LIFEBOUND | Elite Colleges Constantly Tell Low-Income Students That They Do Not Belong
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Elite Colleges Constantly Tell Low-Income Students That They Do Not Belong

Elite Colleges Constantly Tell Low-Income Students That They Do Not Belong

Last Tuesday, the Justice Department charged 50 people with involvement in an elaborate scheme to purchase spots in some of the country’s top schools. The tactics described in the indictment were complex and multipronged, requiring multiple steps of deception and bribery by parents and their co-conspirators to secure their children’s admission to the schools of their choice. The plot purportedly included faking learning disabilitiesusing Photoshopped images to make it seem as if students played sports that they did not actually play, and pretending that students were of different ethnicities in an effort to exploit affirmative-action programs. The alleged scheme was led by a man named William Singer, who called his business venture a “side door” into college. On Tuesday, Singer pleaded guilty to all charges.

 

The case, rightfully, has set off a wave of conversations about how the wealthy are able to lie and manipulate their way into the country’s elite colleges and universities. But the scandal also provides an opportunity to interrogate how these universities are set up in ways that systematically amplify and exacerbate the class differences between their students. Students from low-income backgrounds receive daily reminders—interpersonal and institutional, symbolic and structural—that they are the ones who do not belong.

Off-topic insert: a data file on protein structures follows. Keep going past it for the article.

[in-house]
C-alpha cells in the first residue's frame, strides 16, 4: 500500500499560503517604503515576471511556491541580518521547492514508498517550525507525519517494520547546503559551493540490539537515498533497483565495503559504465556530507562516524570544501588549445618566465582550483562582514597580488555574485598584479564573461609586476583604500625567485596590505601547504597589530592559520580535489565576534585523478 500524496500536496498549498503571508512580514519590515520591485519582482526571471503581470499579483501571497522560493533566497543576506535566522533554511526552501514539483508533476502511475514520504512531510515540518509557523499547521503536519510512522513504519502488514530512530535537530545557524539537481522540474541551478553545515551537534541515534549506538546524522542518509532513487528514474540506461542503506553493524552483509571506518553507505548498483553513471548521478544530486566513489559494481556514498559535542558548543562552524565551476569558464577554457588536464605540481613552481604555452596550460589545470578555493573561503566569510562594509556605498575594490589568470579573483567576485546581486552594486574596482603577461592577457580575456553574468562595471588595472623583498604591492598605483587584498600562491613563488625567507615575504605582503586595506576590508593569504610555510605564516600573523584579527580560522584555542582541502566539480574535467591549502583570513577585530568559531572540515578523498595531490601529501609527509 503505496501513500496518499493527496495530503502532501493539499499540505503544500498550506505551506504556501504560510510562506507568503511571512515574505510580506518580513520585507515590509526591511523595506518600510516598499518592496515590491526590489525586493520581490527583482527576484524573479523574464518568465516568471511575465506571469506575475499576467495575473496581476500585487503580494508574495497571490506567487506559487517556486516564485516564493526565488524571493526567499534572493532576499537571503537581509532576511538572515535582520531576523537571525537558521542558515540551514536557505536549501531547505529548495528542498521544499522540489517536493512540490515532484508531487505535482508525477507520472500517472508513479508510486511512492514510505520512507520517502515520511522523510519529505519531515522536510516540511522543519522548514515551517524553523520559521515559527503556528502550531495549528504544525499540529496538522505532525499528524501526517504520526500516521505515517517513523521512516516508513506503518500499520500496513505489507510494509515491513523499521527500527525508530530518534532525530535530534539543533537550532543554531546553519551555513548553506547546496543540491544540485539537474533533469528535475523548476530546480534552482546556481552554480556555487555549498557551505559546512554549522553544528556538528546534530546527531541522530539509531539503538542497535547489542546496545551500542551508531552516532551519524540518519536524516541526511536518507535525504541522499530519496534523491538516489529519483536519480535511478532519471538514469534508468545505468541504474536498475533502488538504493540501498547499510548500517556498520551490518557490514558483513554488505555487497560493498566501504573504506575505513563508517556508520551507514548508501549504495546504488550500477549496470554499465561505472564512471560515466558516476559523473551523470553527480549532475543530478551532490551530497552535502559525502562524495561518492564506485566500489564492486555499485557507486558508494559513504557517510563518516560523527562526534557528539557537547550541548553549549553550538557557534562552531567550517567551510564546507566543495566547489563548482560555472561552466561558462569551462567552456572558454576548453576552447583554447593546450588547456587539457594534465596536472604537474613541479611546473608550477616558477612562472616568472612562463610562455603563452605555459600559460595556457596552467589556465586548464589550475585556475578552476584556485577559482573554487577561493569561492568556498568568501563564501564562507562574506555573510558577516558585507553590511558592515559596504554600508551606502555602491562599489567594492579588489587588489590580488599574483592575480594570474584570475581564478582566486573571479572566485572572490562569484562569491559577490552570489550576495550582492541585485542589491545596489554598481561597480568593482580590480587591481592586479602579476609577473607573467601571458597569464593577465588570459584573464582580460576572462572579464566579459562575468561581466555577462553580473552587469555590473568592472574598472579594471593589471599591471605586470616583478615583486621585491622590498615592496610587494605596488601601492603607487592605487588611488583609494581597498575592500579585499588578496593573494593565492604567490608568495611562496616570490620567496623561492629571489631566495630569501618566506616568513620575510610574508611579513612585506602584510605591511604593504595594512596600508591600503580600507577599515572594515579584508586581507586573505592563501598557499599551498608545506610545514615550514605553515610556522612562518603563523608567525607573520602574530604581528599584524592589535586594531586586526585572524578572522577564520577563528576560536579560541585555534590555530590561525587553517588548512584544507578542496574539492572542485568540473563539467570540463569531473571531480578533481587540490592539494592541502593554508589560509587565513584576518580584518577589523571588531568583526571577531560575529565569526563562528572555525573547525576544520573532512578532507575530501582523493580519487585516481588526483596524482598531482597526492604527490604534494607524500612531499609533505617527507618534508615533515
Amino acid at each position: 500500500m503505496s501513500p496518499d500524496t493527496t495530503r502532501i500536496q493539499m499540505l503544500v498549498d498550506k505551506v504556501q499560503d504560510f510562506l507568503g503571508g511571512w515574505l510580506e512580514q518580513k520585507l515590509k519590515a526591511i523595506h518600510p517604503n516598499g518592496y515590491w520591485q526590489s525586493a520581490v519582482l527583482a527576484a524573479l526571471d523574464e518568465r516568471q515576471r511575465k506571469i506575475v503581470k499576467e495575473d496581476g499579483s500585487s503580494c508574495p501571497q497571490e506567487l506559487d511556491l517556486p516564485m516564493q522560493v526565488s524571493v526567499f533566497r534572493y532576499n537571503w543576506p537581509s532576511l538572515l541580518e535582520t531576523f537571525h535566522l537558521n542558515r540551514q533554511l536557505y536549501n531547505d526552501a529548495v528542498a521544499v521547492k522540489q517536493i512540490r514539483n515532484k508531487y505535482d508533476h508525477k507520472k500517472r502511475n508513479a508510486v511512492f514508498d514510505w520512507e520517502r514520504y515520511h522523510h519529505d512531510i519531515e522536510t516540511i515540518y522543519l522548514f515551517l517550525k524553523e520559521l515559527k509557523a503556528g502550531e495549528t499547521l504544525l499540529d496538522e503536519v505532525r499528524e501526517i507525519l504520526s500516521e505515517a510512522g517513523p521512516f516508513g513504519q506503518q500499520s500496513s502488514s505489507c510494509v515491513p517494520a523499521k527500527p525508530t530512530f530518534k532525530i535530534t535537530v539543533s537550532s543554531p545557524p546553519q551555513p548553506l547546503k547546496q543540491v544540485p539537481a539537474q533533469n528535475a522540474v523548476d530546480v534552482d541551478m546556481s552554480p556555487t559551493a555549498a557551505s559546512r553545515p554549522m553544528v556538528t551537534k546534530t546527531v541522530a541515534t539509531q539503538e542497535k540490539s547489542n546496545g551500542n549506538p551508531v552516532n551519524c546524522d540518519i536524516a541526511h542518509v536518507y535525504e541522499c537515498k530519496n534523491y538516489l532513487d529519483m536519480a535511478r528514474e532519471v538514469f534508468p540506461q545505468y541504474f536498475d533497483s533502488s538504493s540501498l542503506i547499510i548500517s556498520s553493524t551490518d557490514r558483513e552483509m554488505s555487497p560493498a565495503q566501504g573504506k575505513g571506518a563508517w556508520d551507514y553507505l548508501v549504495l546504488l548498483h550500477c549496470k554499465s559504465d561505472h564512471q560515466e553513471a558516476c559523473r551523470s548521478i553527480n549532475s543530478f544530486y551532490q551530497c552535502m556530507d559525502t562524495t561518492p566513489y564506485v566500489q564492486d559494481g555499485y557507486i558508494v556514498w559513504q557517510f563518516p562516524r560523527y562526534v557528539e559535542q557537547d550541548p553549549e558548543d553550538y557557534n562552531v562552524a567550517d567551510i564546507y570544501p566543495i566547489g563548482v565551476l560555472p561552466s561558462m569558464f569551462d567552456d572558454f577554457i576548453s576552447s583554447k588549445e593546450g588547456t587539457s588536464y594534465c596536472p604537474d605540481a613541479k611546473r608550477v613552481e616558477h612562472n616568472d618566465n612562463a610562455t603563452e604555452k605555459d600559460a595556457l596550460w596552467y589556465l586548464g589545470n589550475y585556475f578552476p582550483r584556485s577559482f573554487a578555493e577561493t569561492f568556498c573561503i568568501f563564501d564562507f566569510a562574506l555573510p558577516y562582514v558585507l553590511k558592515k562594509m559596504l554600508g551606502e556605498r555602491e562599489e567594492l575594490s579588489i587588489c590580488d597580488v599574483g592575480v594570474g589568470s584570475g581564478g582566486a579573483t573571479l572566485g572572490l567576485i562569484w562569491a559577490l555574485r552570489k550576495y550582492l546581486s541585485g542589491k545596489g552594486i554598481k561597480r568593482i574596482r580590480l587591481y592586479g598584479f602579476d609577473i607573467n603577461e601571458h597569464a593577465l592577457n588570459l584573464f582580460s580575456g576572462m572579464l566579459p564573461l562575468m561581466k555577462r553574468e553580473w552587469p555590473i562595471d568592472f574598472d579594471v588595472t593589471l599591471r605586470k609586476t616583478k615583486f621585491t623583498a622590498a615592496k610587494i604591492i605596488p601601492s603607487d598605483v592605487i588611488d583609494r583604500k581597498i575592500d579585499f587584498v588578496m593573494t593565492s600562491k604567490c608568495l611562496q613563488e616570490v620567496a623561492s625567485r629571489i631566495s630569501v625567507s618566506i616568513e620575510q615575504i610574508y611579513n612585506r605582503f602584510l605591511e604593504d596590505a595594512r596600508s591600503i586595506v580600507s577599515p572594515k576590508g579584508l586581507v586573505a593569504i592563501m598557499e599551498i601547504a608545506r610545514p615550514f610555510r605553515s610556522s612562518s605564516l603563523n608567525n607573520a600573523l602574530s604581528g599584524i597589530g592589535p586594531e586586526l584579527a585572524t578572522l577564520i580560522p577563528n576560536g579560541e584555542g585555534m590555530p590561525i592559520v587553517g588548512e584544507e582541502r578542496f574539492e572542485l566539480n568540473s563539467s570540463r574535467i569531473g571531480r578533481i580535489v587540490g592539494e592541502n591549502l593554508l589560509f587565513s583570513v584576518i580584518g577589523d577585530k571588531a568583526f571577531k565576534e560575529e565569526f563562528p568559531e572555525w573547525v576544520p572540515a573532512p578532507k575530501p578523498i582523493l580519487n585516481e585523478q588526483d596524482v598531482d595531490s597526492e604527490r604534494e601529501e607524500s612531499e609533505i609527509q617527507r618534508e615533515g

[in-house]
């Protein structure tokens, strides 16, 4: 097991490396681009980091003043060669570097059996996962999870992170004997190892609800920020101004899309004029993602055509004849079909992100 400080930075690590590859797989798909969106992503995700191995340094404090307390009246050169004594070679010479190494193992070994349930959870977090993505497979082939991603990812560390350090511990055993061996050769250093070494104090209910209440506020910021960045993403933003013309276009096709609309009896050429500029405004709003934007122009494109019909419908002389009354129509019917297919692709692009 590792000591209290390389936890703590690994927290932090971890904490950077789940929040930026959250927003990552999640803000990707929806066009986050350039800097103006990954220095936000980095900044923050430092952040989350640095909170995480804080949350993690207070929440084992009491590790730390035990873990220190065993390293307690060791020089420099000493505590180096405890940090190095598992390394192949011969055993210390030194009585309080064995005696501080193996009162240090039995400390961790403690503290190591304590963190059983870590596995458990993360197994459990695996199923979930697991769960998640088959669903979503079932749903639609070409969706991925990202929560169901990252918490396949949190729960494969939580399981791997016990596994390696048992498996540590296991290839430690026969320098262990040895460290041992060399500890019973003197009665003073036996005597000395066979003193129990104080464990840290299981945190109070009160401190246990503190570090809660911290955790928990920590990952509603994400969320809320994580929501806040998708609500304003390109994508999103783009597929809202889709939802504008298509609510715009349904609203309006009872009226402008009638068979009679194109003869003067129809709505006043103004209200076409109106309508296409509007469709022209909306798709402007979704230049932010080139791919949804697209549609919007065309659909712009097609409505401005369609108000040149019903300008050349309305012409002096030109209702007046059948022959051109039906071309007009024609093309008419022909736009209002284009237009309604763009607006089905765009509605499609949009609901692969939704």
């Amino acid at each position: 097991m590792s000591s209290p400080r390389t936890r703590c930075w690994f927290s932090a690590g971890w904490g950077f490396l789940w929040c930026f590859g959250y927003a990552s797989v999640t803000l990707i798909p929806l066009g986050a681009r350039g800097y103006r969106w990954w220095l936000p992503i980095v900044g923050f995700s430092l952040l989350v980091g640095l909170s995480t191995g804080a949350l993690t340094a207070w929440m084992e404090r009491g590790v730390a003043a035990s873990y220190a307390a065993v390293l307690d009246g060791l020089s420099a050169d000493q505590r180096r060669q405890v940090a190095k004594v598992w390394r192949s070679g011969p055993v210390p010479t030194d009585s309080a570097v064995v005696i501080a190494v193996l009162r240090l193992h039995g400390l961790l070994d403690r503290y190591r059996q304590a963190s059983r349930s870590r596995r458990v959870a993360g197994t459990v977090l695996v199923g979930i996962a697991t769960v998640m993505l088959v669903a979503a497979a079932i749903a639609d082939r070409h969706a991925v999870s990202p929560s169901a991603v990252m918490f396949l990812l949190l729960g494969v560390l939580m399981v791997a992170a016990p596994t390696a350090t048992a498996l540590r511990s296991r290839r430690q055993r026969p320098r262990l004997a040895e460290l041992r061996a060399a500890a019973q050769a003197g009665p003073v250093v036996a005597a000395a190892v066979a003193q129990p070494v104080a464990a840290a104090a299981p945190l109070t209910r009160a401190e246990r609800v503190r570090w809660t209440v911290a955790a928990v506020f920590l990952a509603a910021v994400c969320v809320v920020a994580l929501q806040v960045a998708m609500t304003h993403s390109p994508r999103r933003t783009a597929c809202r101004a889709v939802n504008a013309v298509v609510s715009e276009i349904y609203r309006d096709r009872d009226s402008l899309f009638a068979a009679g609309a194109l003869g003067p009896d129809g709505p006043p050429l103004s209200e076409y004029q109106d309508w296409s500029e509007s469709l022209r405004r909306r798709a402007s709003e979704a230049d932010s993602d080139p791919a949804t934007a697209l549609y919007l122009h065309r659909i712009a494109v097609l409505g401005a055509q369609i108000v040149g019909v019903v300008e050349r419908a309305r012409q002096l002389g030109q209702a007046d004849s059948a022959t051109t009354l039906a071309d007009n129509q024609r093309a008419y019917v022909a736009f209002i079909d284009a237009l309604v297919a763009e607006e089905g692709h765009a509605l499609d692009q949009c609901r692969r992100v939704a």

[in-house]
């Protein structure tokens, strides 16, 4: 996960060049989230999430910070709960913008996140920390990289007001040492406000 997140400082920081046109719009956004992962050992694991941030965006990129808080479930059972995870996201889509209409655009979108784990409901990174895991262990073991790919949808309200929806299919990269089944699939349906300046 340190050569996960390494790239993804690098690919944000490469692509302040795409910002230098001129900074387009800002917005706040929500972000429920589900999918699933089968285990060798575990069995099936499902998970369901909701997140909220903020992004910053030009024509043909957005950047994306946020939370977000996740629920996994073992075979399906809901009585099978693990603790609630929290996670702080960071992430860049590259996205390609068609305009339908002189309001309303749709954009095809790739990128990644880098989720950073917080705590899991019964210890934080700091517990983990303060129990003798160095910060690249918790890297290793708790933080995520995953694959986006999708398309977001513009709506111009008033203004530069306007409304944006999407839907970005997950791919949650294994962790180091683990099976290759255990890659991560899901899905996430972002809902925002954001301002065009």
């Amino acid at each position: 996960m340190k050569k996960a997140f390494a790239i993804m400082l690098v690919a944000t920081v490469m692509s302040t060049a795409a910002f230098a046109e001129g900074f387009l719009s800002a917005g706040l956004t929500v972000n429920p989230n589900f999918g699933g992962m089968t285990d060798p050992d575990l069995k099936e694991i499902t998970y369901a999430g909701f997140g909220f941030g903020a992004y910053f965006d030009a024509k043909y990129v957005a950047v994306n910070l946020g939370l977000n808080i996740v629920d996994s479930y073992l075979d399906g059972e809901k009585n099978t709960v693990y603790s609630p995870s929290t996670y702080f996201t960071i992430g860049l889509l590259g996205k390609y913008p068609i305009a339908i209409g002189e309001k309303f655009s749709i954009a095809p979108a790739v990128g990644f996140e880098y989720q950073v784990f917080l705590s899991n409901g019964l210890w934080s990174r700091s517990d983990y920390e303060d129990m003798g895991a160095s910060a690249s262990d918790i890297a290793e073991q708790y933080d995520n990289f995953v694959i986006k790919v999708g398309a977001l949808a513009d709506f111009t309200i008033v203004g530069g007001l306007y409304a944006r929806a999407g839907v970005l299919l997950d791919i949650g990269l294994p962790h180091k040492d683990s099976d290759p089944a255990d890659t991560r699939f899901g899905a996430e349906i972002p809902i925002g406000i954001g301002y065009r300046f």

To understand the prevalence of wealth at top-tier schools, and how those schools often fail to adequately serve low-income students, it helps to turn to a book called The Privileged Poorby the Harvard University professor Anthony Abraham Jack, published earlier this month. In the book, Jack combines his own journey as a low-income student from Miami who attended selective schools (Amherst College as an undergrad and Harvard for graduate school) and his two-year ethnographic research project, in which he interviewed and followed the lives of low-income students as they navigated life at an unidentified elite school he refers to as “Renowned University.”

In the early pages of the book, Jack outlines how top colleges and universities are and have long been havens of the wealthy. In 2017, a team led by the Harvard economist Raj Chetty found that students coming from families in the top 1 percent—those who make more than $630,000 a year—are 77 times more likely to be admitted to and attend an Ivy League school than students coming from families who make less than $30,000 a year. Furthermore, the study found that 38 elite colleges have more students who come from families in the top 1 percent than students who come from the bottom 60 percent (families making less than $65,000 a year). In other research, Anthony Carnevale and Jeff Strohl, of Georgetown University’s Center on Education and the Workforce, have documented how just 14 percent of undergraduates at the most competitive schools—places like Stanford, Princeton, and Columbia—come from families who make up the bottom half of U.S. income distribution.

While many top schools have taken steps to provide more access to disadvantaged students and become more socioeconomically diverse, they remain saturated with wealth. Most low-income students still receive their education elsewhere, disproportionately attending for-profit colleges, community colleges, and less-selective four-year institutions.

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